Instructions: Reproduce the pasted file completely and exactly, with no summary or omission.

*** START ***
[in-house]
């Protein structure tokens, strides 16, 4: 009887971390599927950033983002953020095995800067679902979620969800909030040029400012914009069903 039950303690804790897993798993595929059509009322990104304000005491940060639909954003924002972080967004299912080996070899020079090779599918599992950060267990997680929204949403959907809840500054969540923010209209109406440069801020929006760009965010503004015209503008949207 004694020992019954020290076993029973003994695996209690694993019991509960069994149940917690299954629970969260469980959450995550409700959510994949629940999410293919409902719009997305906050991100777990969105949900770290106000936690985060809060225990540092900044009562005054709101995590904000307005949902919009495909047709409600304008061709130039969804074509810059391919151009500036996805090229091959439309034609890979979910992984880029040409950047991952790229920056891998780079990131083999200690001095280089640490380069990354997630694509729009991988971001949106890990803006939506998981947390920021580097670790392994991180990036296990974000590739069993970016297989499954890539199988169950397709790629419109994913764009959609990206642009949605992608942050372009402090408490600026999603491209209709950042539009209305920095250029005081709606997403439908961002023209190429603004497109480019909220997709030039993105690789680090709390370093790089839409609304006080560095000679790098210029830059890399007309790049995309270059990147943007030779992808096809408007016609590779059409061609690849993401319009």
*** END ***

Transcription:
[in-house]
């Protein structure tokens, strides 16, 4: 009887971390599927950033983002953020095995800067679902979620969800909030040029400012914009069903 039950303690804790897993798993595929059509009322990104304000005491940060639909954003924002972080967004299912080996070899020079090779599918599992950060267990997680929204949403959907809840500054969540923010209209109406440069801020929006760009965010503004015209503008949207 004694020992019954020290076993029973003994695996209690694993019991509960069994149940917690299954629970969260469980959450995550409700959510994949629940999410293919409902719009997305906050991100777990969105949900770290106000936690985060809060225990540092900044009562005054709101995590904000307005949902919009495909047709409600304008061709130039969804074509810059391919151009500036996805090229091959439309034609890979979910992984880029040409950047991952790229920056891998780079990131083999200690001095280089640490380069990354997630694509729009991988971001949106890990803006939506998981947390920021580097670790392994991180990036296990974000590739069993970016297989499954890539199988169950397709790629419109994913764009959609990206642009949605992608942050372009402090408490600026999603491209209709950042539009209305920095250029005081709606997403439908961002023209190429603004497109480019909220997709030039993105690789680090709390370093790089839409609304006080560095000679790098210029830059890399007309790049995309270059990147943007030779992808096809408007016609590779059409061609690849993401319009």